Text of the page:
Legal experts gathered at a seminar in London on 23 May 2023 have called on Commonwealth countries to bolster reporting on the domestic implementation of international humanitarian law.
Doing so, they emphasised, would lead to increased accountability during armed conflicts, improved governance and stronger compliance with international humanitarian law – a set of rules that regulate the conduct of wars and protect civilians.
While all 56 Commonwealth countries are parties to the four Geneva Conventions of 1949 and other treaties that form the basis of international humanitarian law, some nations have yet to incorporate these obligations into domestic legislation and policies.
Voluntary reporting, an important element in the effective implementation of these obligations, has been undertaken by only 16 countries globally.
To address this issue, legal experts from around the Commonwealth convened at the seminar to share and discuss good practices emerging from reporting on international humanitarian law in their respective countries.
The discussions aimed to offer tried-and-tested insights and resources to drafters in other countries, encouraging them to prepare voluntary reports tailored to their specific local circumstances.
In his opening remarks, Commonwealth Assistant Secretary-General, Professor Luis Franceschi, highlighted that the implementation of international humanitarian law aligns with the Commonwealth’s commitment to the rule of law.
“Unfortunately, the world is currently witnessing numerous conflicts where adherence to international humanitarian law, which helps to limit human suffering, is being severely tested. It is imperative for countries to promote compliance with international humanitarian law, including through voluntary reporting, in order to demonstrate effective implementation.
“Through dialogue and sharing good practices, we hope today’s discussion will strengthen compliance with international humanitarian law, especially in countries with more limited resources.”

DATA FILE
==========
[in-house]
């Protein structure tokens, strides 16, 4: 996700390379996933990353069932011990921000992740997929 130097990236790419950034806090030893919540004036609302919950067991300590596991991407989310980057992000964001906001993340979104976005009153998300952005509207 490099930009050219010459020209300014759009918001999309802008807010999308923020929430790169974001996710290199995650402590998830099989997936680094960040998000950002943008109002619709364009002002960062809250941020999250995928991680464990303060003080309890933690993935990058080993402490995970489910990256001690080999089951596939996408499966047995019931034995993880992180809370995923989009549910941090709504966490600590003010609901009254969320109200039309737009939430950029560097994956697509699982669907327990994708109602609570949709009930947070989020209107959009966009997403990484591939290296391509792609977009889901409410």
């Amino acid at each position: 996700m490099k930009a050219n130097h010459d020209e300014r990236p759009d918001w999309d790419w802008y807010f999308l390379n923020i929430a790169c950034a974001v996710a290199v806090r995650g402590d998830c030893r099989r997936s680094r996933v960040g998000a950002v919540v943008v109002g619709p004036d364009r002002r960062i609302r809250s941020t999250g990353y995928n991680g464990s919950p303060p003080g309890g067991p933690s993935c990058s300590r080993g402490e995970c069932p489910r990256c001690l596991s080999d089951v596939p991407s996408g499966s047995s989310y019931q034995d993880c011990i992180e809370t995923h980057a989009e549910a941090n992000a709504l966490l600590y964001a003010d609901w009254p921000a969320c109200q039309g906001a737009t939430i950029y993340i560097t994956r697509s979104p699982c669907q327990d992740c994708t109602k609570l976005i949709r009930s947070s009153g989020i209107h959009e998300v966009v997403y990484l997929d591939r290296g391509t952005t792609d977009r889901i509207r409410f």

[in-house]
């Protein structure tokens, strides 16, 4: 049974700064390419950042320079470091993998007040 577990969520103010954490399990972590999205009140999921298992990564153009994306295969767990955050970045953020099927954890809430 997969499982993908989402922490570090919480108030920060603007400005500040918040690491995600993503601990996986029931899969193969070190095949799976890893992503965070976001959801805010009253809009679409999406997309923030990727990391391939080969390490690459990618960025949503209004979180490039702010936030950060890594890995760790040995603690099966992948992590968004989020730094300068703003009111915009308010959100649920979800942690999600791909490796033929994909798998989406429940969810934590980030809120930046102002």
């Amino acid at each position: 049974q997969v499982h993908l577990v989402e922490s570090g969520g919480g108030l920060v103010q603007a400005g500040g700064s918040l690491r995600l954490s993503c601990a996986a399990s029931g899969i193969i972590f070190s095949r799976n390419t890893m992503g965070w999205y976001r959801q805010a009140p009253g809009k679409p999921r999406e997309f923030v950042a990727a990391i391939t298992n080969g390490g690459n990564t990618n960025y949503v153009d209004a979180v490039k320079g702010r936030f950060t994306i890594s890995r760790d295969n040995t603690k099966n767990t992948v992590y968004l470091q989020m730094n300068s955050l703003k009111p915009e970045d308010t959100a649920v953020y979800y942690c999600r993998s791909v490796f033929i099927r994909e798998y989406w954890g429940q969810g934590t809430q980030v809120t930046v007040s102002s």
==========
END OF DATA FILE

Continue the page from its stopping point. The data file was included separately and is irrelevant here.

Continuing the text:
During the seminar, speakers highlighted that various factors, such as resource constraints, security concerns and political considerations, hinder countries from reporting on international humanitarian law.
The publication of voluntary reports, they stressed, can improve transparency, accountability, learning and humanitarian response efforts.
The seminar also highlighted several proposals to support countries with their submissions, including adopting a cross-sectoral approach to report drafting and utilising existing templates provided by the International Committee of the Red Cross.
Following the seminar, one of the speakers, Andrew Murdoch, Legal Director at the UK’s Foreign, Commonwealth and Development Office, said the Commonwealth is well positioned to facilitate the sharing of good practices in implementing international humanitarian law.
He reflected on his country’s experience in preparing a voluntary report, saying:
“As a result of what the UK did, we produced a toolkit to help other countries produce their own report.”
Murdoch added that the toolkit provides countries with templates and flexibility to choose between either doing a full report or a shorter version.
The hybrid seminar also shed light on the role regional organisations can play in supporting voluntary reporting at the national level.
Speaking after the seminar, Delia Chatoor, a former Foreign Service Officer for Trinidad and Tobago, emphasised the significance of the Commonwealth’s involvement in this regard.
“The Commonwealth should engage experts and exchange them through collaboration, particularly for countries that may not have the human resources needed to prepare voluntary reporting.
“Engaging youth in this process is also critical … and this is where, the Commonwealth Secretariat, with its outreach, can ensure youth voices are heard.”
Other panellists, who spoke at the seminar, were Ms. Jane Collins, Legal Adviser, General International Law Unit, Legal Division, New Zealand Ministry of Foreign Affairs & Trade, Ms. Lulu Hayanga, Deputy Chief State Counsel, International Law Division, Office of the Attorney General and Department of Justice, Republic of Kenya, and Mr. Olatunde Olayemi, Programme Officer, Humanitarian Affairs and Human Security Division, ECOWAS Commission.
The seminar was co-hosted by the Commonwealth Secretariat and the British Red Cross. It is part of the ongoing Rule of Law Seminar series that brings together wide-ranging Commonwealth experts to address various issues related to a rules-based order through dialogue and knowledge exchange.
About Commonwealth rule of law work
- Snober Abbasi Senior Communications Officer, Communications Division, Commonwealth Secretariat
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